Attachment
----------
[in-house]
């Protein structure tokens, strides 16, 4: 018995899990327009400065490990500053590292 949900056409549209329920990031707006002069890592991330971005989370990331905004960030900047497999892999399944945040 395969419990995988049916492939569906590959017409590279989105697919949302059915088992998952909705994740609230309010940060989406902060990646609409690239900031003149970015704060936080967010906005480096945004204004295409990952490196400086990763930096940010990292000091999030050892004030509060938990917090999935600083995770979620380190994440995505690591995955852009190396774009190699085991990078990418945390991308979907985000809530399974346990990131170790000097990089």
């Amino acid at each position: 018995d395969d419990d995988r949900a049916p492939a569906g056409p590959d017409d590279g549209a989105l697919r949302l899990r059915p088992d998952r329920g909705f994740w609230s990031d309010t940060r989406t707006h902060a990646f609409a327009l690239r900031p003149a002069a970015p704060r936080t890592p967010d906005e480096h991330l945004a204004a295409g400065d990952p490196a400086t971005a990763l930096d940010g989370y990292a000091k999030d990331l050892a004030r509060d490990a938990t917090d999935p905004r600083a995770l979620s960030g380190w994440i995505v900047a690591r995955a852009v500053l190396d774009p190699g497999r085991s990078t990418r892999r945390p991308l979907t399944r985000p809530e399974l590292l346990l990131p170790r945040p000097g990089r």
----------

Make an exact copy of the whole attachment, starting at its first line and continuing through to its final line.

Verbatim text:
[in-house]
């Protein structure tokens, strides 16, 4: 018995899990327009400065490990500053590292 949900056409549209329920990031707006002069890592991330971005989370990331905004960030900047497999892999399944945040 395969419990995988049916492939569906590959017409590279989105697919949302059915088992998952909705994740609230309010940060989406902060990646609409690239900031003149970015704060936080967010906005480096945004204004295409990952490196400086990763930096940010990292000091999030050892004030509060938990917090999935600083995770979620380190994440995505690591995955852009190396774009190699085991990078990418945390991308979907985000809530399974346990990131170790000097990089």
């Amino acid at each position: 018995d395969d419990d995988r949900a049916p492939a569906g056409p590959d017409d590279g549209a989105l697919r949302l899990r059915p088992d998952r329920g909705f994740w609230s990031d309010t940060r989406t707006h902060a990646f609409a327009l690239r900031p003149a002069a970015p704060r936080t890592p967010d906005e480096h991330l945004a204004a295409g400065d990952p490196a400086t971005a990763l930096d940010g989370y990292a000091k999030d990331l050892a004030r509060d490990a938990t917090d999935p905004r600083a995770l979620s960030g380190w994440i995505v900047a690591r995955a852009v500053l190396d774009p190699g497999r085991s990078t990418r892999r945390p991308l979907t399944r985000p809530e399974l590292l346990l990131p170790r945040p000097g990089r």